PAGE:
Designer Todd Snyder's L.L.Bean–inspired fall collection drops this month, but it's not the retailer's first foray into high fashion.
Original photo by Victor Virgile via Getty Images.
By Alexandra Hall
In February, when designer Todd Snyder debuted his “From Away” menswear collection at New York Fashion Week, it marked the first time that L.L.Bean has ever stormed a runway. (Vogue has the runway pics slideshow.) Snyder’s collab with Maine’s down-home outdoor apparel company — the results of which hit racks this month — may seem counterintuitive (or even, dare we say, a bit silly). But Bean’s has long had a boot planted in the loftier circles of fashion, style, and pop culture.
Hunter and fisherman Leon Leonwood Bean begins selling a single product, the Maine Hunting Shoe, aka the duck boot, a hybrid of leather uppers and rubber bottoms. A century later, as celebs like Christina Aguilera and Lizzy Caplan sport “Bean boots,” the waitlist to get a pair will be 100,000 people deep. But at the outset, Bean’s business is a one-man, one-room operation.
Eleanor Roosevelt makes a surprise visit to the Freeport store. Though the First Lady is something of a trendsetter, the store won’t sell women’s gear or clothing until 1955. L.L. doesn’t let her leave empty-handed, presenting her with a trout knife for the president.
Release of the Boat and Tote, a structured canvas bag originally designed to haul ice from dock to yacht. The tote eventually garners high-profile fans, from the Kennedys to Chloë Sevigny to the editors at W magazine, and the mark of distinction is a custom monogram (Gwyneth Paltrow’s bag says Apple, her daughter’s name). The bag’s design spawns copycats from posh designers like Bode, Michael Kors, and Hermès.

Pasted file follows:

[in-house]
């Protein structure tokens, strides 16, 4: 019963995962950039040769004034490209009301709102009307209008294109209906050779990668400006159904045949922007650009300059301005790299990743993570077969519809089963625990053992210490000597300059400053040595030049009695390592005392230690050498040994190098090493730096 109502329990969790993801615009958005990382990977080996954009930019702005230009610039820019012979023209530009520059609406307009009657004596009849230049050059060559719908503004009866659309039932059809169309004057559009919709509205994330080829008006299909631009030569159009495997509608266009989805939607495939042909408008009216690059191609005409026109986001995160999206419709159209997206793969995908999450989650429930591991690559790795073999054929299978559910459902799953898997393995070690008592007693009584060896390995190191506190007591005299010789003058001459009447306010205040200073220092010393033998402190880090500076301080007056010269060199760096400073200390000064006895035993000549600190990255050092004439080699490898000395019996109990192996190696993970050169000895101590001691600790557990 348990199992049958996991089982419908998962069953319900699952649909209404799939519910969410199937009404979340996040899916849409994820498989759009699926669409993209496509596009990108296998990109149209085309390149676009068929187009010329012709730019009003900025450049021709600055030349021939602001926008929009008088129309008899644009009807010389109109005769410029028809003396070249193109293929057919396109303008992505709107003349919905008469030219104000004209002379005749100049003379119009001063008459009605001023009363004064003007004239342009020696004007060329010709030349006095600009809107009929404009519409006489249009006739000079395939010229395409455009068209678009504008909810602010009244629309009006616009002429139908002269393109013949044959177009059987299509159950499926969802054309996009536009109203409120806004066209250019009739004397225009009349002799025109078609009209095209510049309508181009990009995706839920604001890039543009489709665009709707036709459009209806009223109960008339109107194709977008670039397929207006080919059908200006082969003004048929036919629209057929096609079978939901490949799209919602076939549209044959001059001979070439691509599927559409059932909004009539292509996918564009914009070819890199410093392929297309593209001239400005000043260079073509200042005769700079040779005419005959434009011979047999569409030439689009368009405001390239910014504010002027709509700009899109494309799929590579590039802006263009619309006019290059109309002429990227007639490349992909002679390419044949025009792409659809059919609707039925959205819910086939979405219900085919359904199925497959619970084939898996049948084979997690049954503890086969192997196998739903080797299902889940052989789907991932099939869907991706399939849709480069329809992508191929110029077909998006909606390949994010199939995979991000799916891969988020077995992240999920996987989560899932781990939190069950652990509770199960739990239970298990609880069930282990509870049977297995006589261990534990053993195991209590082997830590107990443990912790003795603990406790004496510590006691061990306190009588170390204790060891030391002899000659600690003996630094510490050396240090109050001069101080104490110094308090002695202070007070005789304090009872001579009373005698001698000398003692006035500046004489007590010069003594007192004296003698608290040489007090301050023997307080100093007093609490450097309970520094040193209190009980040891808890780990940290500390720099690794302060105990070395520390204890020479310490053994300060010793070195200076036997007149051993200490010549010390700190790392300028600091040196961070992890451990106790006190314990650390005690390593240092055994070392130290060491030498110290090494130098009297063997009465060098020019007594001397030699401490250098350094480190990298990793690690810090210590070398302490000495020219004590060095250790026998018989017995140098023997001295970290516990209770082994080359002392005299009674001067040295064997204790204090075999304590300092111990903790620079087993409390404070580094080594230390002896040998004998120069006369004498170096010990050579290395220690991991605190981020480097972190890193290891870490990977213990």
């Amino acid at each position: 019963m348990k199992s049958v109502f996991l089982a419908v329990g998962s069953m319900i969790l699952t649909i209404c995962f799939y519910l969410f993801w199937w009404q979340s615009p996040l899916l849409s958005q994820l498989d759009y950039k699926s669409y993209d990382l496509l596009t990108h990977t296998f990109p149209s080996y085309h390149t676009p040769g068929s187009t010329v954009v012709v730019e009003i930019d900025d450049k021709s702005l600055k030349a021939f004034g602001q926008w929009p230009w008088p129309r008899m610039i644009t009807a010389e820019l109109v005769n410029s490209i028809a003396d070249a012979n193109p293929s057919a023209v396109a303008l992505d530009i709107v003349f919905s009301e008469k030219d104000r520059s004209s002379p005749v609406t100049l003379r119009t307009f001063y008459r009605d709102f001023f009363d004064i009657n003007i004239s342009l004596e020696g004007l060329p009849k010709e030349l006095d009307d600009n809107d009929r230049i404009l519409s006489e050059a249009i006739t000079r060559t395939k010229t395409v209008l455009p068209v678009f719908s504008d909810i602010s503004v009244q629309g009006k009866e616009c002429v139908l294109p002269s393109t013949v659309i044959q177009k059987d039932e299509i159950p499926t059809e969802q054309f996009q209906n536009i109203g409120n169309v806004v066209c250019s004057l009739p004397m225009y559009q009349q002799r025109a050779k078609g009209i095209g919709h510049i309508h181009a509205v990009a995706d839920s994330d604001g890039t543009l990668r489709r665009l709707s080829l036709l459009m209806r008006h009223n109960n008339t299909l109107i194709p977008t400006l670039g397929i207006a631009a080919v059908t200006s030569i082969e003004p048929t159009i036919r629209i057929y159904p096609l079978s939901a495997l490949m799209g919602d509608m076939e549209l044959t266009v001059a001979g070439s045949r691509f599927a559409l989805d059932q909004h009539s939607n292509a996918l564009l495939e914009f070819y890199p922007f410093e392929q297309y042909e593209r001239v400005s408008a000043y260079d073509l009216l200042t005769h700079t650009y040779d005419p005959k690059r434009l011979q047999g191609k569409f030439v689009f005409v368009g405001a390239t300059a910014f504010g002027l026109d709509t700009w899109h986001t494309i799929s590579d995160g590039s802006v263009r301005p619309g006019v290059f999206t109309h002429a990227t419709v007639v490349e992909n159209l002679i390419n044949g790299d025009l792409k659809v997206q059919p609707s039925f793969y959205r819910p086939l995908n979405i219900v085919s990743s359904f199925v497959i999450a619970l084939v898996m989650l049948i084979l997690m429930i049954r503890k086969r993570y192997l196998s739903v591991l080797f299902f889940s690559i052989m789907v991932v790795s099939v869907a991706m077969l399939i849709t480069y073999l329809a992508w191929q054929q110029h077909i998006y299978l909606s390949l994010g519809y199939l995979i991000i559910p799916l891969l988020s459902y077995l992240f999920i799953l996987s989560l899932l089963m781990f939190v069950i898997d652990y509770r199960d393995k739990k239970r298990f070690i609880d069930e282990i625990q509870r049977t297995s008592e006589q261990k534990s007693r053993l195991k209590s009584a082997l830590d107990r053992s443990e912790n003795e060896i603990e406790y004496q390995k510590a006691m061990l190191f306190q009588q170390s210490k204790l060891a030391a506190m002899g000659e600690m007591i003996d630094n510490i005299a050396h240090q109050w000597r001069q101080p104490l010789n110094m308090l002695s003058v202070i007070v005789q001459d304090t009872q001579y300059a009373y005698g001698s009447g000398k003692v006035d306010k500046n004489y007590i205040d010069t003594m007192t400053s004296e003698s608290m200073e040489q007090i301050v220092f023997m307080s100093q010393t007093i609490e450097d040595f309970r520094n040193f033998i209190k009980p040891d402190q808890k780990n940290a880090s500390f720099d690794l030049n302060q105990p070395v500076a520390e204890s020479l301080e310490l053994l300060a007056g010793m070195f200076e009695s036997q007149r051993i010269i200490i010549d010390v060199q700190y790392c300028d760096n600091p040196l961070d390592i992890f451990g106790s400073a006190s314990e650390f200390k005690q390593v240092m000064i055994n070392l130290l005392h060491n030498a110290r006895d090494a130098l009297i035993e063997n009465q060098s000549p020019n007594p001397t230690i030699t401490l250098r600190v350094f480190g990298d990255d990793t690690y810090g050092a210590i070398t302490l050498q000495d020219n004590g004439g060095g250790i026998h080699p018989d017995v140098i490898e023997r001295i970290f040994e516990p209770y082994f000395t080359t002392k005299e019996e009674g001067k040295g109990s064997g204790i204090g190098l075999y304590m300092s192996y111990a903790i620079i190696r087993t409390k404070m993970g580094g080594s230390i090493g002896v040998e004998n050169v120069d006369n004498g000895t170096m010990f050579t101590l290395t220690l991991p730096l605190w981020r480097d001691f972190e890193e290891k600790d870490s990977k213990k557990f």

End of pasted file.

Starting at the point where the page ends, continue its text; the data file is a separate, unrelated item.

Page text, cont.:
In his landmark poem, “Skunk Hour,” reluctant Brahmin Robert Lowell wrestles with the decline of the Yankee gentry: “The season’s ill — we’ve lost our summer millionaire / who seemed to leap from an L.L.Bean / catalogue. His nine-knot yawl / was auctioned off to lobstermen.” Ouch.
Author Hunter S. Thompson shouts out the brand in Fear and Loathing in Las Vegas and wears Bean’s in public appearances, lending counterculture cred, particularly to the Rainbow Lake safari jacket (though his is an Abercrombie version).
L.L.Bean receives a special citation from the Coty American Fashion Critics’ Award, known as the Oscars of the fashion world, for the company’s contribution to menswear.
Author Lisa Birnbach’s Official Preppy Handbook, satirizing the ascendent yuppie culture, declares Bean’s “nothing less than Prep mecca.” The canonization boosts sales 42 percent and paves the way for preppie imitators like J. Crew and Tommy Hilfiger.
Writer Alfred Gingold’s bestselling parody book Items from Our Catalog purports to offer bras for spaniels, “social climbing shoes,” and Swiss Army earrings. It’s all in fun — Gingold assures readers he finds the real Bean catalogs “unique and true and American.”
In Tim Burton’s Beetlejuice, when interior designer/paranormal dilettante Otho arrives at Alec Baldwin and Geena Davis’s country home, done up in traditional New England décor, he winces and mutters, “Ugh, deliver me from L.L.Bean!”
Blogger Elizabeth Pride’s viral blog, Your L.L.Bean Boyfriend, pairs Bean catalog models with made-up boyfriend names and snippets of droll, imagined-boyfriend bliss. (“Snow day tomorrow,” Liam mused. “Why don’t we just relax in front of the woodstove and cuddle?”)
The vintage ’90s windbreaker is the year’s breakout style move for celebrity men like Shia LaBeouf and Drake. GQ fawns over John Mayer’s collection of L.L.Bean Aztec anorak jackets.